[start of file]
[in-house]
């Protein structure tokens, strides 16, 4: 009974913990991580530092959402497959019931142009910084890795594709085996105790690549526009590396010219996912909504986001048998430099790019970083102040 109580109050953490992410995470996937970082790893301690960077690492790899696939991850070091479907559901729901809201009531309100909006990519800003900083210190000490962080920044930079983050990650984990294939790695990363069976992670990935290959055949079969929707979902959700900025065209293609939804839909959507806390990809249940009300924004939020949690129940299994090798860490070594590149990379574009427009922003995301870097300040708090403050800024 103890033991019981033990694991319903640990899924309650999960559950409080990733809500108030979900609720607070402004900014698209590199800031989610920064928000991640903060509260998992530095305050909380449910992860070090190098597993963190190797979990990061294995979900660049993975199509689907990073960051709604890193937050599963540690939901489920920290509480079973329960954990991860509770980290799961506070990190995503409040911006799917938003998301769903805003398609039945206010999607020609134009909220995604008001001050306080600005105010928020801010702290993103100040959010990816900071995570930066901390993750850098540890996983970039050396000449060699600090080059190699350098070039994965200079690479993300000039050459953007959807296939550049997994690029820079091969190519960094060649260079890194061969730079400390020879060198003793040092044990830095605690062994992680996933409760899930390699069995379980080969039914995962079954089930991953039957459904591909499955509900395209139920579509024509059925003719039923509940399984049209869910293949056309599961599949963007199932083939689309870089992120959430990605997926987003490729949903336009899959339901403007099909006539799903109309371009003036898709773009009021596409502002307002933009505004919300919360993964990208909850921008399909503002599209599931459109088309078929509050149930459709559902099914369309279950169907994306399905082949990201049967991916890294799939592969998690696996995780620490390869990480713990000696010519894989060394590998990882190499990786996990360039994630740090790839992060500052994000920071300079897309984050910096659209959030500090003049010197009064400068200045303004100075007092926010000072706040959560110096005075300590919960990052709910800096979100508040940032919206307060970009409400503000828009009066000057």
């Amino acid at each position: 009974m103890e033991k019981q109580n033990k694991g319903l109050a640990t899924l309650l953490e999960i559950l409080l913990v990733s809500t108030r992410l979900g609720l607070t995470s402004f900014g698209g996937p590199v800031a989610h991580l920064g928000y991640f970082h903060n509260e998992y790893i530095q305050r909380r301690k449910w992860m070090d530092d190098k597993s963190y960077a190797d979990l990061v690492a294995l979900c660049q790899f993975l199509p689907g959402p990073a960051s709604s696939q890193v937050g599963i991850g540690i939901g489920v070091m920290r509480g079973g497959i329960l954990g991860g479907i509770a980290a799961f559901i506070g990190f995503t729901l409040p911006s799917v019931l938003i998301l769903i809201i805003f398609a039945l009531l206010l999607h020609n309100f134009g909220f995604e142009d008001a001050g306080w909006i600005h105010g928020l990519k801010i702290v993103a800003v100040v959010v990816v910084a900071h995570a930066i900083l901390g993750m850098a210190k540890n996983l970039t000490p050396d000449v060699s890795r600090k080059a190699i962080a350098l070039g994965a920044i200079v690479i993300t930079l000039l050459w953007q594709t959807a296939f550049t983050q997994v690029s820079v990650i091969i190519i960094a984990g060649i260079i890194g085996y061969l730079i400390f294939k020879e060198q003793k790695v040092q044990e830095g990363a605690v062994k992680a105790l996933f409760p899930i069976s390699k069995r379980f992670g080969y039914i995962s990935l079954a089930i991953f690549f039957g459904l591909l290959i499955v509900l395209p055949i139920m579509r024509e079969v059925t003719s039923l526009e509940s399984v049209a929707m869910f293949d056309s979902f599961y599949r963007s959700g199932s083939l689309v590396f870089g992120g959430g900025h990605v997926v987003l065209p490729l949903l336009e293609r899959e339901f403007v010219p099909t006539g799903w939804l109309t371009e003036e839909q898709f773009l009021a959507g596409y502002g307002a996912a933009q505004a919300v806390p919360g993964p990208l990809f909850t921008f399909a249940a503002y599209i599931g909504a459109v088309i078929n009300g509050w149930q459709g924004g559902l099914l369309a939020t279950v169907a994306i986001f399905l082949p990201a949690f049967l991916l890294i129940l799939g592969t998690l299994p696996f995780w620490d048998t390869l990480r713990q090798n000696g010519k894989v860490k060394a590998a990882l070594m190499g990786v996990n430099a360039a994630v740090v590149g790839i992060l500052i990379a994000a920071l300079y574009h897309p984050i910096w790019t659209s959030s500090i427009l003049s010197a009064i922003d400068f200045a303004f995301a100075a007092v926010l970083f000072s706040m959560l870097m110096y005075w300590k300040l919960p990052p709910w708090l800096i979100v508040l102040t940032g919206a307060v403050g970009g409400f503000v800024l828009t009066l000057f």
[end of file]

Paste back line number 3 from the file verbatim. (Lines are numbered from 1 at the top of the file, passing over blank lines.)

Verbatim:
């Amino acid at each position: 009974m103890e033991k019981q109580n033990k694991g319903l109050a640990t899924l309650l953490e999960i559950l409080l913990v990733s809500t108030r992410l979900g609720l607070t995470s402004f900014g698209g996937p590199v800031a989610h991580l920064g928000y991640f970082h903060n509260e998992y790893i530095q305050r909380r301690k449910w992860m070090d530092d190098k597993s963190y960077a190797d979990l990061v690492a294995l979900c660049q790899f993975l199509p689907g959402p990073a960051s709604s696939q890193v937050g599963i991850g540690i939901g489920v070091m920290r509480g079973g497959i329960l954990g991860g479907i509770a980290a799961f559901i506070g990190f995503t729901l409040p911006s799917v019931l938003i998301l769903i809201i805003f398609a039945l009531l206010l999607h020609n309100f134009g909220f995604e142009d008001a001050g306080w909006i600005h105010g928020l990519k801010i702290v993103a800003v100040v959010v990816v910084a900071h995570a930066i900083l901390g993750m850098a210190k540890n996983l970039t000490p050396d000449v060699s890795r600090k080059a190699i962080a350098l070039g994965a920044i200079v690479i993300t930079l000039l050459w953007q594709t959807a296939f550049t983050q997994v690029s820079v990650i091969i190519i960094a984990g060649i260079i890194g085996y061969l730079i400390f294939k020879e060198q003793k790695v040092q044990e830095g990363a605690v062994k992680a105790l996933f409760p899930i069976s390699k069995r379980f992670g080969y039914i995962s990935l079954a089930i991953f690549f039957g459904l591909l290959i499955v509900l395209p055949i139920m579509r024509e079969v059925t003719s039923l526009e509940s399984v049209a929707m869910f293949d056309s979902f599961y599949r963007s959700g199932s083939l689309v590396f870089g992120g959430g900025h990605v997926v987003l065209p490729l949903l336009e293609r899959e339901f403007v010219p099909t006539g799903w939804l109309t371009e003036e839909q898709f773009l009021a959507g596409y502002g307002a996912a933009q505004a919300v806390p919360g993964p990208l990809f909850t921008f399909a249940a503002y599209i599931g909504a459109v088309i078929n009300g509050w149930q459709g924004g559902l099914l369309a939020t279950v169907a994306i986001f399905l082949p990201a949690f049967l991916l890294i129940l799939g592969t998690l299994p696996f995780w620490d048998t390869l990480r713990q090798n000696g010519k894989v860490k060394a590998a990882l070594m190499g990786v996990n430099a360039a994630v740090v590149g790839i992060l500052i990379a994000a920071l300079y574009h897309p984050i910096w790019t659209s959030s500090i427009l003049s010197a009064i922003d400068f200045a303004f995301a100075a007092v926010l970083f000072s706040m959560l870097m110096y005075w300590k300040l919960p990052p709910w708090l800096i979100v508040l102040t940032g919206a307060v403050g970009g409400f503000v800024l828009t009066l000057f």